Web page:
10 Free Search Tools to Find Your Dream School

college search engine

There are over 3,700 two- and four-year colleges in the United States. With so many to choose from, how can you find the best fit for you?

A college search engine is the best place to start. With these tools, you can filter your results by location, school size, tuition costs, selectivity, or other factors. Some even feature reviews from students.

To help you get started, we’ve collected the best college search engines from around the web. If you’re putting together your college list, check out these 10 online tools.

1. College Board’s BigFuture

College Board offers one of the best search tools around with BigFuture. Among other options, you can search by test scores, location, majors, support services, and diversity. If you create an account, you can save your favorite colleges and revisit them later. In addition to its college search engine, College Board offers tips on how to apply for financial aid or explore careers.

2. Cappex

Cappex is another top resource for learning about colleges. You can search through thousands of schools, plus you can estimate your chances of admission based on your GPA and admission test scores.

You can also use the “Cappex fit meter” to gauge whether a college could be a good match for you. The fit meter assigns a percentage to each school-based on your preferences, like school size and tuition cost. If you get 90 percent or higher, the school could be a great fit.

Finally, the site has over 1.4 million student reviews so that you can read about students’ firsthand experiences. Cappex is one of the best college search sites for personalizing your results and finding the right college for you.

3. College Insight

Some college search sites let you save a list of your favorites, but College Insight takes things a step further. With College Insight, you build your tables with any combination of variables to compare colleges. You can pick out the most relevant data and compare schools in the way that makes sense for you.

4. College Confidential

You might know College Confidential as a discussion forum, but the site also offers a comprehensive college search engine. The filters don’t get as specific as some other sites, but they’re enough to help you start building a college list. Once you narrow your results, you can learn about each school’s acceptance rate, tuition costs, and test scores, among other essential facts.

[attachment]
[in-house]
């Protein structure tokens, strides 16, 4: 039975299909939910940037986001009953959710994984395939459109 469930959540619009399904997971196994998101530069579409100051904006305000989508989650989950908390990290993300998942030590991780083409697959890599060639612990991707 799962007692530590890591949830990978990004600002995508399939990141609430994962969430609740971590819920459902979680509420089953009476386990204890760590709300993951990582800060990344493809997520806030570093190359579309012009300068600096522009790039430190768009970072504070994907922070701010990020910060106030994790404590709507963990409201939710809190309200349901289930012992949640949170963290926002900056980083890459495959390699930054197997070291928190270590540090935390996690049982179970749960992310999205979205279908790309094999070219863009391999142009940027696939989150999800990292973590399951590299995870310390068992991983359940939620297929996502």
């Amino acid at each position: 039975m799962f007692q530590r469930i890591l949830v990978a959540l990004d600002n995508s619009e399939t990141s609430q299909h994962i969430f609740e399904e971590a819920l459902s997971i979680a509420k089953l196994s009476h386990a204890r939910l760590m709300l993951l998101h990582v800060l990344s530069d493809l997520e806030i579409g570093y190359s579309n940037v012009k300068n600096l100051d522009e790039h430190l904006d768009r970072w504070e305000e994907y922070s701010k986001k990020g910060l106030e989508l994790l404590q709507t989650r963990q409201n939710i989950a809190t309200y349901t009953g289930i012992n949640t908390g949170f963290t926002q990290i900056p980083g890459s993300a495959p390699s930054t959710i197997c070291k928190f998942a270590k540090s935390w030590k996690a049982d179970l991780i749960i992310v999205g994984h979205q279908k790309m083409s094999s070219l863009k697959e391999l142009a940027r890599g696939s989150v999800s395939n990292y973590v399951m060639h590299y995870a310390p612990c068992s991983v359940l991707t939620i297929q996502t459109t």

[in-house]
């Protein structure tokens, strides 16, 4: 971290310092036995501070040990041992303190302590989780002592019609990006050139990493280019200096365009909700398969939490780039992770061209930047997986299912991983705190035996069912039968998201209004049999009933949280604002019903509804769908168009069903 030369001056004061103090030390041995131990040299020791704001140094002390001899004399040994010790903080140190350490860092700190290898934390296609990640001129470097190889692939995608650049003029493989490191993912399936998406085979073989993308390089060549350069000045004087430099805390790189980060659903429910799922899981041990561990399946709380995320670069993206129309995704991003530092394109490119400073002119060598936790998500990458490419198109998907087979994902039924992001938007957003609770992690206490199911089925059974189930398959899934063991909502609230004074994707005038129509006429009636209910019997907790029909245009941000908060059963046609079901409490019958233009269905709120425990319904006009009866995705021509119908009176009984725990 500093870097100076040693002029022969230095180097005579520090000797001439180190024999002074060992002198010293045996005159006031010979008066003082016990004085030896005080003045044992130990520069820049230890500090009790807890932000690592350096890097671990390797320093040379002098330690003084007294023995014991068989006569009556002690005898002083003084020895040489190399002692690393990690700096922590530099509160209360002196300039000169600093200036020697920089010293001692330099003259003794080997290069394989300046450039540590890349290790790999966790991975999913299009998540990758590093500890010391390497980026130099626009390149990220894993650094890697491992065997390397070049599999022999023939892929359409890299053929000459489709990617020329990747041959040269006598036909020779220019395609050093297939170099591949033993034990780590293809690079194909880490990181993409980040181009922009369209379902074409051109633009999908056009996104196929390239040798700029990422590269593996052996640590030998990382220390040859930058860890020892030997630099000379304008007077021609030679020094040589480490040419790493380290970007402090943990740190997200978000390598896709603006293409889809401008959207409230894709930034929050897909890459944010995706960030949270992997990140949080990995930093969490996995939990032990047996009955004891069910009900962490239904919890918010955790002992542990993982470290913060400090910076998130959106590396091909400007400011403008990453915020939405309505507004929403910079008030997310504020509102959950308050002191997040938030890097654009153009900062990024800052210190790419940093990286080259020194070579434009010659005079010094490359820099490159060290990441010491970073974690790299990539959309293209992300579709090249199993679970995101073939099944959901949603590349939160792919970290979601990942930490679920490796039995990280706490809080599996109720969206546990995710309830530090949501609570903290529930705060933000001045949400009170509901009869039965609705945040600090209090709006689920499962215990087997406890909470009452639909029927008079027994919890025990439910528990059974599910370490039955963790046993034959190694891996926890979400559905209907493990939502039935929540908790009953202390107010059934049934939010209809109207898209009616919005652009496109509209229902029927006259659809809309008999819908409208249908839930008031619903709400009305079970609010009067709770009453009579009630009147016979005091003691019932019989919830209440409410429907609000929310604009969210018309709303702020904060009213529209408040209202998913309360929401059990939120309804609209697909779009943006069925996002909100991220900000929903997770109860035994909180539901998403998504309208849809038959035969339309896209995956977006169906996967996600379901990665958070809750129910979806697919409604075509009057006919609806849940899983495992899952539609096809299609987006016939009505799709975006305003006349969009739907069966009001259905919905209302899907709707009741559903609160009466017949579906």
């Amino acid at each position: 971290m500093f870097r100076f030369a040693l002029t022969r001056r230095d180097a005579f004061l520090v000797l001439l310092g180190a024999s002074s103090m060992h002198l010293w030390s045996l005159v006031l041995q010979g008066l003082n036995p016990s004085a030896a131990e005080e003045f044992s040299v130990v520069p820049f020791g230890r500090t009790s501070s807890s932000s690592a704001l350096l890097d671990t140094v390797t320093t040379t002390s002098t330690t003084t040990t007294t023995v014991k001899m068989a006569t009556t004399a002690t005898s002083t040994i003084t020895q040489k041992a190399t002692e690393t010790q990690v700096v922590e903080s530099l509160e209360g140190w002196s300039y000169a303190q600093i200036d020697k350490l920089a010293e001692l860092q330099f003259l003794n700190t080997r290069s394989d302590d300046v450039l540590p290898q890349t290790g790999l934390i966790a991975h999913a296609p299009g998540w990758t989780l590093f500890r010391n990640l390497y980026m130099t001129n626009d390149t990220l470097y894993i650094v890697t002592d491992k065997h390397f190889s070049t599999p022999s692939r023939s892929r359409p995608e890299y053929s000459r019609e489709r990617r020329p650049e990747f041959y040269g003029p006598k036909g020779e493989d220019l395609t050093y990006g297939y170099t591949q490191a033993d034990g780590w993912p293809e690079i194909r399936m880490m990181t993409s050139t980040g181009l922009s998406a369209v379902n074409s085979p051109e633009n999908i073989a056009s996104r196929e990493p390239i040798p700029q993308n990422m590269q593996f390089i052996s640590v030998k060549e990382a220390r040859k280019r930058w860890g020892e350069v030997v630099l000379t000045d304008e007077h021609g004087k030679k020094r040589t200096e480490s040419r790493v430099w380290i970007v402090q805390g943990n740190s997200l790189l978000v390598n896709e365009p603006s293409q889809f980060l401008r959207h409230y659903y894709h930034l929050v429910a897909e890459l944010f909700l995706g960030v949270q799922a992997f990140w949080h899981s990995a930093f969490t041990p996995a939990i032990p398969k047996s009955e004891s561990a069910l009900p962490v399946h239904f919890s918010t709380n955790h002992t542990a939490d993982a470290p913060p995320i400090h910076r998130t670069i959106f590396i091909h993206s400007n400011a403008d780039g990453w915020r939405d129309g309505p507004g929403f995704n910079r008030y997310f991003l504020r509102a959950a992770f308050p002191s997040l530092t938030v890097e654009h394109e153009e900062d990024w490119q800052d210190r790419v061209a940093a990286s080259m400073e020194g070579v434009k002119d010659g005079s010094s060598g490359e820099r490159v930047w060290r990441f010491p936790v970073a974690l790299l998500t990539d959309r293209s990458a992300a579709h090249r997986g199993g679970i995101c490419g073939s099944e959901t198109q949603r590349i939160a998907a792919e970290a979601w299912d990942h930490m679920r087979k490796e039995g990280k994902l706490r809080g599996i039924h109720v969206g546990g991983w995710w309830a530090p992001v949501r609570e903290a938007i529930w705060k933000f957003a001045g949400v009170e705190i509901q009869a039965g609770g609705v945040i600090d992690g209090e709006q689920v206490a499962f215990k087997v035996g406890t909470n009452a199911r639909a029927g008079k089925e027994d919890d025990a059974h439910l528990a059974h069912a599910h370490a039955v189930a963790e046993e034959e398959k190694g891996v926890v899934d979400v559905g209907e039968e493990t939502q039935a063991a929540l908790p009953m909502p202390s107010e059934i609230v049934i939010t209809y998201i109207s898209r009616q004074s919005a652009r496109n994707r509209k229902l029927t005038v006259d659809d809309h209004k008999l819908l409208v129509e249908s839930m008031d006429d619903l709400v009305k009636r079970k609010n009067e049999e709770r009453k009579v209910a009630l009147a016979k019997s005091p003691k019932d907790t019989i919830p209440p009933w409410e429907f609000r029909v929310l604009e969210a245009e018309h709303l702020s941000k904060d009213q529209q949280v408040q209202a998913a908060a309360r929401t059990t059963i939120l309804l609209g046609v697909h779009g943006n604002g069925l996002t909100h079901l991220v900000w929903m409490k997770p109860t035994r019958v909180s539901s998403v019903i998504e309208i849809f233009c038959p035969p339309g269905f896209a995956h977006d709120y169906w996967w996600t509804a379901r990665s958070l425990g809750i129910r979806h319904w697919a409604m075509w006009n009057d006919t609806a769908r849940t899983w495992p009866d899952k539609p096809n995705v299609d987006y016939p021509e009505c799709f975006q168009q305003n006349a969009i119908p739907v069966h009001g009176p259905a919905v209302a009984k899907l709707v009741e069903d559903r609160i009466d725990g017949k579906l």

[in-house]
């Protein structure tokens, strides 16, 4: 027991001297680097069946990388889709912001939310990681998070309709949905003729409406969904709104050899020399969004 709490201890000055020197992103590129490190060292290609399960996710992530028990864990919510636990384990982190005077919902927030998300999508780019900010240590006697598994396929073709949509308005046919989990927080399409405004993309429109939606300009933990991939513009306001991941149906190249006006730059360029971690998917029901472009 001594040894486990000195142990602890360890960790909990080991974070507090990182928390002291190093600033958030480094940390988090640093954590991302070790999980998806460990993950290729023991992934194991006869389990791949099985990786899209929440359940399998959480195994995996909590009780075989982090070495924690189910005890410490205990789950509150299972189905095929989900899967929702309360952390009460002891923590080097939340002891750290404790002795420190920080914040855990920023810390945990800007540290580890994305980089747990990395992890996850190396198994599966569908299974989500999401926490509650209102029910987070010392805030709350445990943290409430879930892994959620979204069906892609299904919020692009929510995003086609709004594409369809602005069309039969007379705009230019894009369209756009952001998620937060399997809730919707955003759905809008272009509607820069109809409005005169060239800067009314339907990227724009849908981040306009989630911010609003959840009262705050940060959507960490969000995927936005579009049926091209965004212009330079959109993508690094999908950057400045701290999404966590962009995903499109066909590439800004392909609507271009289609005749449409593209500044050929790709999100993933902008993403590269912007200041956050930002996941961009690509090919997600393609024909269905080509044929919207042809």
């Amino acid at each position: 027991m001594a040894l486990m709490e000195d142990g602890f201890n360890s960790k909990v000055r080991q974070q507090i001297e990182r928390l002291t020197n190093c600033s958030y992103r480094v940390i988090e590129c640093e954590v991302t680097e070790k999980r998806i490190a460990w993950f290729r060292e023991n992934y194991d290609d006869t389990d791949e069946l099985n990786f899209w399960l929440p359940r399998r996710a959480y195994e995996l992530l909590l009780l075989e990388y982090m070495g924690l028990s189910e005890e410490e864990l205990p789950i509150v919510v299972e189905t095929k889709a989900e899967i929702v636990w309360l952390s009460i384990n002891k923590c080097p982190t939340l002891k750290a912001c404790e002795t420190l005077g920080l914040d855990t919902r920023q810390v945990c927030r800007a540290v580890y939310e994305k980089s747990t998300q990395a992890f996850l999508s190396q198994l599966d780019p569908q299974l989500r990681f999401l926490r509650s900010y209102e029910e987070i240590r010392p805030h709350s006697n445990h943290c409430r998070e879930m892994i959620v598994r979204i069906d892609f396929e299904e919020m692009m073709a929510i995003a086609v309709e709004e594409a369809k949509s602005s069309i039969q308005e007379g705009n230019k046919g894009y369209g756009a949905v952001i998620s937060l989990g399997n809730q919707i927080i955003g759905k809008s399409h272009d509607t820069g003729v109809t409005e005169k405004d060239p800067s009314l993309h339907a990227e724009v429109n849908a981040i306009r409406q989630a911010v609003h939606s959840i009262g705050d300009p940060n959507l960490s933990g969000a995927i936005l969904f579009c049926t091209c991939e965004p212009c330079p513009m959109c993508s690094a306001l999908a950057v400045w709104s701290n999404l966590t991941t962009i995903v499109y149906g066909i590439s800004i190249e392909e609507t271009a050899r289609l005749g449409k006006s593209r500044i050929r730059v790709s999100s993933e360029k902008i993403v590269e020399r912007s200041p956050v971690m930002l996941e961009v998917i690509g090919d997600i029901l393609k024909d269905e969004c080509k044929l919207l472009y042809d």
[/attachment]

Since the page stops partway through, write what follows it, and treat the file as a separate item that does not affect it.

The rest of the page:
5. Niche

Niche is another great resource for learning about colleges across the country. After narrowing down your list, you’ll see that each college comes with a “report card” and overall grade. Niche gives grades for professors, athletics, dorms, and safety, among other concerns. Plus, it creates its rankings based on data from the U.S. Department of Education so that you can browse the best colleges by state or major.

6. Unigo

Unigo mixes up the traditional college search format. Instead of selecting filters, you’ll answer questions through a Buzzfeed-style quiz. Then, Unigo will match you with colleges based on your responses. You can learn about each school, as well as read unbiased student reviews. Besides its college search engine, Unigo also helps you find scholarships.

7. College Navigator

College Navigator is a free search tool offered by the National Center for Education Statistics. Although the design of the website isn’t exactly slick, it’s a thorough directory with up-to-date info.

You can filter schools by location, selectivity, sports teams, and other criteria. Plus, you can indicate tuition costs and your state of residency; the tool will take into account in-state versus out-of-state tuition. Use College Navigator for a no-frills look at facts and figures.

8. College Simply

College Simply doesn’t have a ton of search filters, but it does collect a huge number of student reviews. You can look for schools by test scores, state, ranking, or acceptance rate. Then, learn some basic facts about each college and read through reviews. Although College Simply isn’t as thorough as some other sites, it’s a useful place to start your college list.

9. College View

If you have specific preferences, head to College View’s college search engine. This directory has over 20 filters. You can search for colleges by gender mix, political inclination, Greek life, and party scene, along with the traditional filters like tuition cost and test scores. Once you’ve created a list, you can use College View’s map view to compare schools by location.

10. College XPress

Over 4.2 million students use College Xpress to learn about colleges and browse rankings. In addition to getting matched with schools, you can find over $7 billion in scholarship opportunities. Plus, College XPress gives away a $10,000 scholarship to one random winner every May. After you create an account, you’ll be able to sign back in later to revisit your college list or track your scholarship applications.

Reflect on what you want in a college

All these tools contain a wealth of information about colleges across the country. But to make the most of them, you first need to reflect on what you want out of a college. To get started, ask yourself these questions:

  • Do I want to stay close to home or go across the country?
  • Would I prefer a rural, suburban, or urban setting?
  • Am I looking for a small, medium, or big school?
  • Do I care about a small professor-to-student ratio?
  • What am I looking for regarding majors, student organizations, or sports teams?

Once you’ve figured out what you want in a college, use a college search engine to find schools that match your preferences. As you finalize your list, use these 10 tips to compare colleges and select the one that’s best for you.

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